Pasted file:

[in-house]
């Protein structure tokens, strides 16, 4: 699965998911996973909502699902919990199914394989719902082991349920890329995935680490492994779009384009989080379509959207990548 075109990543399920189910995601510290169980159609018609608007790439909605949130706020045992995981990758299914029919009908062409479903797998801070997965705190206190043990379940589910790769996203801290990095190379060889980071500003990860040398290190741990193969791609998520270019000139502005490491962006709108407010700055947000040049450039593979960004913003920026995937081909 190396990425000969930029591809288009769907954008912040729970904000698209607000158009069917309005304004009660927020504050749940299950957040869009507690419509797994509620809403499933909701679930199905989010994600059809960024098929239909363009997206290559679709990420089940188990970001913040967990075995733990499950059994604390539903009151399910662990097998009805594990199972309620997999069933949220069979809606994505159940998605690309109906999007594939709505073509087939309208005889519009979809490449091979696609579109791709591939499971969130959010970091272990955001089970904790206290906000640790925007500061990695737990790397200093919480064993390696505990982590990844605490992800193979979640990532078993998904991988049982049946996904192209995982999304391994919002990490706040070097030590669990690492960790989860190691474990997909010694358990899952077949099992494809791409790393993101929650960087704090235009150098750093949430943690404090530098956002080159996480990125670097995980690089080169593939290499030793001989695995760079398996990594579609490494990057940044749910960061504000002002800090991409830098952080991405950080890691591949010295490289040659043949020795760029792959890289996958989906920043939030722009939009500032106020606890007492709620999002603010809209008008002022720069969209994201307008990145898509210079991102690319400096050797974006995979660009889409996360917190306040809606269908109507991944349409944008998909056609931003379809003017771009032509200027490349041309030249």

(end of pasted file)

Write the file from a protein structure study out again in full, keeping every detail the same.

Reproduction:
[in-house]
């Protein structure tokens, strides 16, 4: 699965998911996973909502699902919990199914394989719902082991349920890329995935680490492994779009384009989080379509959207990548 075109990543399920189910995601510290169980159609018609608007790439909605949130706020045992995981990758299914029919009908062409479903797998801070997965705190206190043990379940589910790769996203801290990095190379060889980071500003990860040398290190741990193969791609998520270019000139502005490491962006709108407010700055947000040049450039593979960004913003920026995937081909 190396990425000969930029591809288009769907954008912040729970904000698209607000158009069917309005304004009660927020504050749940299950957040869009507690419509797994509620809403499933909701679930199905989010994600059809960024098929239909363009997206290559679709990420089940188990970001913040967990075995733990499950059994604390539903009151399910662990097998009805594990199972309620997999069933949220069979809606994505159940998605690309109906999007594939709505073509087939309208005889519009979809490449091979696609579109791709591939499971969130959010970091272990955001089970904790206290906000640790925007500061990695737990790397200093919480064993390696505990982590990844605490992800193979979640990532078993998904991988049982049946996904192209995982999304391994919002990490706040070097030590669990690492960790989860190691474990997909010694358990899952077949099992494809791409790393993101929650960087704090235009150098750093949430943690404090530098956002080159996480990125670097995980690089080169593939290499030793001989695995760079398996990594579609490494990057940044749910960061504000002002800090991409830098952080991405950080890691591949010295490289040659043949020795760029792959890289996958989906920043939030722009939009500032106020606890007492709620999002603010809209008008002022720069969209994201307008990145898509210079991102690319400096050797974006995979660009889409996360917190306040809606269908109507991944349409944008998909056609931003379809003017771009032509200027490349041309030249």